Sometimes a business transaction works out well for both side of the deal. That's clearly how the market see the recent agreement between Grubhub (NYSE:GRUB) and Yelp (NYSE:YELP).

What happened?

The two companies had been competing in the food-delivery space. They agreed to stop doing that with Grubhub acquiring Yelp's EAT24 service, while Yelp agreed to integrate online ordering from Grubhub into its platform.

The deal saves Yelp the cost of running Eat24 while bringing it revenue from any orders it generates for Grubhub on its platform. Conversely, Grubhub gets rid of a major competitor while getting access to its user base.

"Adding Eat24's large diner base and thousands of restaurants to our platform will accelerate Grubhub's mission to become the most comprehensive marketplace connecting takeout diners and restaurants," said Grubhub CEO Matt Maloney in a press release.

A person holds up a phone with a button that says "order"

Grubhub will take over Yelp's Eat24 delivery service. Image source: Getty Images.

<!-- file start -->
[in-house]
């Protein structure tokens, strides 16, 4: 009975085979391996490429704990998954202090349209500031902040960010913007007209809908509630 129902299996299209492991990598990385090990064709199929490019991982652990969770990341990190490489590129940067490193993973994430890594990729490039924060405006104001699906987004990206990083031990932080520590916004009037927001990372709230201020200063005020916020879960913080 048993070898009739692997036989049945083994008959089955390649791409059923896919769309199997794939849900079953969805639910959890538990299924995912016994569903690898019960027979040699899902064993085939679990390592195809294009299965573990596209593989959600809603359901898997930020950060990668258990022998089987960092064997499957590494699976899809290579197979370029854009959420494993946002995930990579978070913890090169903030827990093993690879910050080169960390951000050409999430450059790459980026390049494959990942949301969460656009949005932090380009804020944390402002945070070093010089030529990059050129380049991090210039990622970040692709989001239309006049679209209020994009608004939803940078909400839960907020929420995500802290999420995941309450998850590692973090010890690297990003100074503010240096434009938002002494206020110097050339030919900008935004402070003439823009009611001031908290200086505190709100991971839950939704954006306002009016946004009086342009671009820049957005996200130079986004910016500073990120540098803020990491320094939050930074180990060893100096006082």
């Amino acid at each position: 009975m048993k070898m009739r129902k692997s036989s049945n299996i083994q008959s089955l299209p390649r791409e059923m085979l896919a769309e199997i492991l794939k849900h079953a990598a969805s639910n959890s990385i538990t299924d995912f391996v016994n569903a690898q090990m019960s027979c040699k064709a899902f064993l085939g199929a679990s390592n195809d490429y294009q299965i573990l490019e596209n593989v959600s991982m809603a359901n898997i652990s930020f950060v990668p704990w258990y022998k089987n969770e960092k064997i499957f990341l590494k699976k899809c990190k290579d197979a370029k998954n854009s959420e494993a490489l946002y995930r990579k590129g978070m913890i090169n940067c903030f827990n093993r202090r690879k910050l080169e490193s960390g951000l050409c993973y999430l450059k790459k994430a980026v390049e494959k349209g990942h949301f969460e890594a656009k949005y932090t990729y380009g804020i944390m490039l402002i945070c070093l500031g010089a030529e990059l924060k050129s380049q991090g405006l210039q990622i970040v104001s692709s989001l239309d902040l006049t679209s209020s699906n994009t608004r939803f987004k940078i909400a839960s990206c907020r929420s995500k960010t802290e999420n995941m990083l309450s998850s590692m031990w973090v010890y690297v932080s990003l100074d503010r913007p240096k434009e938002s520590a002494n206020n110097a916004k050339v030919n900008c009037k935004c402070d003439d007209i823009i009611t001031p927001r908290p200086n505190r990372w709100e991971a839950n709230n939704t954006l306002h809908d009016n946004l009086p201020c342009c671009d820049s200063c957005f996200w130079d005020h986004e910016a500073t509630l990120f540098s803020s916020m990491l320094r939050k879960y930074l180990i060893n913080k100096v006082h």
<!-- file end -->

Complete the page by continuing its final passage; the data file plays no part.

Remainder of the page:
So what

Investors clearly liked seeing these two companies partner up. After closing July at $46.13, Grubhub shares finished August at $57.09, a nearly 24% gain, according to data provided by S&P Global Market Intelligence. The same source showed that Yelp closed July at $32.53 and finished out August at 42.60, a 31% increase.

Now what

Both companies have one less headache in that they won't be competing with each other. That should make it easier for the two brands to compete with giants including Amazon and Uber, which have designs on the food delivery space. In addition, both companies face competition from a number of individual brands that have committed to delivery -- some using third-party services and others doing it on their own.

This deal lets both companies play to their strengths. Grubhub gets to deliver food, and Yelp can offer that service as part of its review platform. That helps each company conserve capital for the bigger battles both face.

This article represents the opinion of the writer, who may disagree with the “official” recommendation position of a Motley Fool premium advisory service. We’re motley! Questioning an investing thesis -- even one of our own -- helps us all think critically about investing and make decisions that help us become smarter, happier, and richer.